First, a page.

Great post, Radine. And I love you cover!

  3. I think senior citizanry begins when a person starts saying, No, I can’t do that, or No, I’m not interested in that…in other words never for you, Radine!! And yes, you have lived/are living…

  4. As one “SC” to another, I loved this blog. I also was a late bloomer. Too busy raising 5 kids and doing other things to realize what I really wanted to do was write. Read? You bet, and all those years sneaking in a few pages of my latest find at the library while I raised the kids and made a lving for us taught me how to do it. I don’t think I’ll tell my age, either, just sufice it to say “there with us. There’s an old saying “there’s life in the old girl yet.” I just love old sayings

  5. One of the reason I wrote a senior sleuth is that I had worked at a nursing home. My main character Agnes, is seventy-two and he partner in crime, Eleanor, is eighty-two. I’m kinda sick of people portraying someone sixty as senile. Are you kidding me?? I know of folks in their nineties that are totally with it. While I’m not near any of you girls ages, I’m 48, I have much to live up to it seems. Good luck to each and everyone of you!

  6. Great post, Radine. I did want to be a writer and get published from the time I was 7–but my first novel came out on my 64th birthday, and my album of original songs, OUTRAGEOUS OLDER WOMAN, is just out, about six weeks before my 68th birthday. (Though that’s nothin’–my Aunt Hilda will turn 100 in April, and she still plays tennis.) I like telling my age–the bigger the number, the more impressive the ongoing pizzazz. See you at Killer Nashville this summer!

  7. Radine,
    I’m a senior. So is my sleuth, Lydia Krause, though she’s younger than I am. In A Murderer Among Us and Murder in the Air, Lydia solves murders, makes new friends, and finds romance the second time around. One reason I have an older sleuth is I want the world to know that we “older folk” are active and vital and still making waves.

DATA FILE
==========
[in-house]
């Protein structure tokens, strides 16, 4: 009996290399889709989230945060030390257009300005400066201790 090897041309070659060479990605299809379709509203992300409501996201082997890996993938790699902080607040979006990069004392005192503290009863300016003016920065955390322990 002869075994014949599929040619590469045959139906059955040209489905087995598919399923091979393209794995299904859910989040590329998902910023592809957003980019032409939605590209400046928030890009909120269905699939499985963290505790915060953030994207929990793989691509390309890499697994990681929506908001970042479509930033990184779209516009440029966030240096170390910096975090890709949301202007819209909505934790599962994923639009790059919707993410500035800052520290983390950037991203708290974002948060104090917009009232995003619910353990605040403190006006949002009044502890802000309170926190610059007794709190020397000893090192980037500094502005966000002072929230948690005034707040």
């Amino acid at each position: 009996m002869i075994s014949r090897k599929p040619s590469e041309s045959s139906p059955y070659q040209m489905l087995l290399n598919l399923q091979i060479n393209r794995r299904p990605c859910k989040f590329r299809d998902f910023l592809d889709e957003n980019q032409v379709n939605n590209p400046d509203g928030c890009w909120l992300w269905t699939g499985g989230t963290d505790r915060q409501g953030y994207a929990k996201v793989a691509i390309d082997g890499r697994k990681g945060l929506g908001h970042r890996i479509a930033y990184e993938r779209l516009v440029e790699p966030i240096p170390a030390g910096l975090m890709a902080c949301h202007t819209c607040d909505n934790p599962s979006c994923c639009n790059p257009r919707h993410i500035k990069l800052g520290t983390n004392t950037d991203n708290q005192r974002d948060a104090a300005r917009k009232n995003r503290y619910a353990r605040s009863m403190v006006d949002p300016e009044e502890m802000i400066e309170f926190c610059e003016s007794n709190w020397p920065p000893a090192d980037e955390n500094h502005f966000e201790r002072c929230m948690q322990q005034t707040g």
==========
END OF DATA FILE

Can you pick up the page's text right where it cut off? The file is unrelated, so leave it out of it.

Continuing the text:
8. I’m very much a senior, and I’ve loved writing about my senior sleuths, Andrea Flynn and Kathleen Williamson in Moon Signs and other mysteries. Many thanks to Radine for suggesting the Spunky Seniors group of Facebook. I’m headed there to join right now!

  9. Radine, Will definitely add your book to my recommedned reading list of novels featuring “mature” characters! I’ve been teaching a course for the Osher Lifelong Learning Institute at Clemson University and the University of South Carolina designed to show that more books (and movies) are beginning to feature older heroines and heroes and portraying them quite differently than the fuddy spinsters of old. My 52-year-old heroine in DEAR KILLER is fit, smart and sexy and she’s passed the half century mark.

  10. My favorite books are those that include the whole range of life–children on up to seniors. I don’t live in a world that is made up of only young people, and the seniors I work with (and I am one too) are just as active, intelligent, and sharp as the younger up-and-coming group. The only time I know I’m a senior is when someone else points it out.

  11. I’m going to be 72 this year and hope that I have my first book published by the time I am 75.
    I keep trying to get my organized so I can spend considerable time on writing. I am not a writer but have a lot of life experiences to tell.

  12. That’s great Shirley! My main character in my book is 72. Being organized is something we all need to strive for. It’s a losing battle for me, but I try. Yes, writing does take time, but if you focus on writing 1,000 words a day, I believe it won’t cut too much of your time out. What are you considering writing non fiction or fiction? I think most of us start writing at a later age because for one thing you have more time. Another reason is you really have experienced a variety of things throughout your life that you can put in a book without anyone ever knowing you’re talking about yourself. At least if you write fiction. We do put a lot of ourselves into are writing whether we admit it or not. 🙂

  13. I’ve enjoyed your work (and you!) for a long time, Radine, and I’m delighted to hear “your story.” Not only are you writing great stories, but I’m so impressed you’re even tweeting! Take that, Gen X and Y! You’re a role model for us all!
    Eleanor